It is argued by Dispensationalist that John is “representative” of the Church and that he hears a trumpet (like in other assumed Rapture passages) and goes “up.” to see the things that will happen “after” this.It is also argued that the word “Church” is never used again after this point as a result of the Church not being there any longer.

That is the argument?

I literally should not have to respond to such a horrible excuse for exegesis, but since the view is so overwhelmingly popular that a response is deemed necessary.

First off, no where does the book or anywhere else is in Scripture argue that John is in any way representative of the Church as a whole. Should this concept be more readily explained in a book that it is supposedly the central catalyst event? Billions should be raptured, but only John is “translated” in order to see what was “soon to take place.” Note the immediacy found in just chapter one of Revelation.

Rev 1:1 The revelation of Jesus Christ, which God gave him to show to his servants the things that must soon take place. He made it known by sending his angel to his servant John, 2 who bore witness to the word of God and to the testimony of Jesus Christ, even to all that he saw. 3 Blessed is the one who reads aloud the words of this prophecy, and blessed are those who hear, and who keep what is written in it, for the time is near…

7Behold, he is coming with the clouds, and every eye will see him, even those who pierced him, and all tribes of the earth will wail on account of him. Even so. Amen.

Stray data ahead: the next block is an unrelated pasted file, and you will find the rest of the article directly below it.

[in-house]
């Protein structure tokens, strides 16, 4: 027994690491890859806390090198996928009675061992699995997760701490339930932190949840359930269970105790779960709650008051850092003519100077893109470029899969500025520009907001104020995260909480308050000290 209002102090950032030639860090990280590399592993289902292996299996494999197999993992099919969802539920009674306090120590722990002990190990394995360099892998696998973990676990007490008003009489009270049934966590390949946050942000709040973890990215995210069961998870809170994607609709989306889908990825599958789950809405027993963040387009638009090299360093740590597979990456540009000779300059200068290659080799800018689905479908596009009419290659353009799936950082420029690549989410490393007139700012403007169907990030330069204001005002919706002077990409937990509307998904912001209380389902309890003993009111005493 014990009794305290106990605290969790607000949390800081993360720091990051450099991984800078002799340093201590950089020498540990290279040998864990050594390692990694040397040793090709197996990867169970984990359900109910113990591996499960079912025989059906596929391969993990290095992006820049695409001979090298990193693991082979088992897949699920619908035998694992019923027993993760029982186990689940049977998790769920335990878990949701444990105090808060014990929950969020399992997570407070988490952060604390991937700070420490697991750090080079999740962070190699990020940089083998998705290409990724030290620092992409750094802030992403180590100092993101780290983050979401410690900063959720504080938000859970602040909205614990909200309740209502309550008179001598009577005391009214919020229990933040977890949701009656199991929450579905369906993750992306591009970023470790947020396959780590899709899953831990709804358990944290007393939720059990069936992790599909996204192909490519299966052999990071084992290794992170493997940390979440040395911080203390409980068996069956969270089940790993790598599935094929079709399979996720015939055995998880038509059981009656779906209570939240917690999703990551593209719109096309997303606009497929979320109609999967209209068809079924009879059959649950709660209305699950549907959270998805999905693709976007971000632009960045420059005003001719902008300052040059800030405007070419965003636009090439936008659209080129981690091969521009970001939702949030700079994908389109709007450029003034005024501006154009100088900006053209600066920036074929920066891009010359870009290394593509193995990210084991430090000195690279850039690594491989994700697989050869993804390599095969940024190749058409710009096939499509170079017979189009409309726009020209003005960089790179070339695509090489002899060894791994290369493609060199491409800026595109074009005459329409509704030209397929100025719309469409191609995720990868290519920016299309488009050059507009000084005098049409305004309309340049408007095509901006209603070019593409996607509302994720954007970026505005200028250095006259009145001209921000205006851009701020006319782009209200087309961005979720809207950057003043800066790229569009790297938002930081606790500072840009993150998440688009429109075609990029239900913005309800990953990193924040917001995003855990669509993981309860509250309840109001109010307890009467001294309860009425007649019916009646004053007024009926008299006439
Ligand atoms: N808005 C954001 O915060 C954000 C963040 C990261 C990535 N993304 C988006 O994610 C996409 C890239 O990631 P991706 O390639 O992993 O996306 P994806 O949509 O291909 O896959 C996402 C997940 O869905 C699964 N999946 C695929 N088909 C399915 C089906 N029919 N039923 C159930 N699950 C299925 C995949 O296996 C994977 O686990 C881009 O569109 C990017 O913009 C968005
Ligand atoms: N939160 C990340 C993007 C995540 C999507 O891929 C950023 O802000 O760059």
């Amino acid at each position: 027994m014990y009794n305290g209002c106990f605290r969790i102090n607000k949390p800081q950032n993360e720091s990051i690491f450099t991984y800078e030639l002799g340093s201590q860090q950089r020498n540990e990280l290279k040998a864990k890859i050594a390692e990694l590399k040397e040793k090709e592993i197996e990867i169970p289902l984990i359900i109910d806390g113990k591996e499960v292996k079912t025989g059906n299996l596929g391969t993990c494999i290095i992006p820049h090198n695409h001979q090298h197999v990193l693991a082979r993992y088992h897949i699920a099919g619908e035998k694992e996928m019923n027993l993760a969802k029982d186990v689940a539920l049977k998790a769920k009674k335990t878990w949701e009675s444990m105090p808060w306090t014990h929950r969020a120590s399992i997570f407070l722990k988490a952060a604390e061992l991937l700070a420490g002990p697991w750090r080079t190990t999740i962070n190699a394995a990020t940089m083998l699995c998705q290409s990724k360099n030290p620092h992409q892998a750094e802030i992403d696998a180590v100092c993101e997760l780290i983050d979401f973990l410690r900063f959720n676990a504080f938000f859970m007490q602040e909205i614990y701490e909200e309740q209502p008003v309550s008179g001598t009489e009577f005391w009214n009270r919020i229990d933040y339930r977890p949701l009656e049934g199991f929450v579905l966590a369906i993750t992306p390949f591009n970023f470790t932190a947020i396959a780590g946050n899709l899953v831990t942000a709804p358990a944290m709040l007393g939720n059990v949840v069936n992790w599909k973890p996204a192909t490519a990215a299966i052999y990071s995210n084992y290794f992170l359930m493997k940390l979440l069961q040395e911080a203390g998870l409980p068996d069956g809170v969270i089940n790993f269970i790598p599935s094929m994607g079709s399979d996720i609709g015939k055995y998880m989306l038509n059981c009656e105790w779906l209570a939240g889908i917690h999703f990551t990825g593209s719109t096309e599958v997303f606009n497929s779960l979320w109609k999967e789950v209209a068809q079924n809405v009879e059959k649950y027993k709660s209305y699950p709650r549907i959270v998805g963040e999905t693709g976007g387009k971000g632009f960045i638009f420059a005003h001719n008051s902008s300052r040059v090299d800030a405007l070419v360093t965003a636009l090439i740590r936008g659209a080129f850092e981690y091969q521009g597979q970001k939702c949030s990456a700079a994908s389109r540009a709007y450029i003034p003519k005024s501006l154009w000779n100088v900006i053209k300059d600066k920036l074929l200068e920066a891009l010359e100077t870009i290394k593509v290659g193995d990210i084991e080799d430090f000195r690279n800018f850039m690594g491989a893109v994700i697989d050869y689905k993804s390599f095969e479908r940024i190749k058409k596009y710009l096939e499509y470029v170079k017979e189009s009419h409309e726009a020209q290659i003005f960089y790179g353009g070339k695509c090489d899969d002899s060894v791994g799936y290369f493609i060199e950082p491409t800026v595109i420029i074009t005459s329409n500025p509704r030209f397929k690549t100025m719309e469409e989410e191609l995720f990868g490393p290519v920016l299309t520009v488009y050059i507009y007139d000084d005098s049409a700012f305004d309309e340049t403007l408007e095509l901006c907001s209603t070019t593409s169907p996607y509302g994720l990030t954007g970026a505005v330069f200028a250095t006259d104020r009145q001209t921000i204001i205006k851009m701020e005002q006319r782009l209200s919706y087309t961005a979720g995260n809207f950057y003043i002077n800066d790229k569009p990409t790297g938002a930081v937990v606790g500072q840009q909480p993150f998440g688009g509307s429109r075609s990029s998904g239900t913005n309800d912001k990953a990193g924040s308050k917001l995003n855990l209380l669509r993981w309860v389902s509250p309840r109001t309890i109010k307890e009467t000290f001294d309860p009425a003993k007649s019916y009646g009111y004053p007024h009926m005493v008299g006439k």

19 Write therefore the things that you have seen, those that are and those that are to take place after this.

The sense of immediacy is more than evident. There was an urgency to immediately write down the things that he saw and send them quickly to the seven Churches. Which leads to this question. Why would it be important for the seven Churches to receive this urgent message if they weren’t going to be around after Chapter 4, verse 1?

Not only that, but if these events described were for events over 2,000 years in the future, why would there be an urgency to send it to those actual, literal first century Churches? There should be no urgency at all for them as this would even impact their children or grandchildren…and so on!

The reason is that John was going to be writing about things that would impact them, and were already impacting them in the midst of tribulation. They were being persecuted by both the Jews and Rome. John joins with them and even declares that he was a “partner” in this tribulation!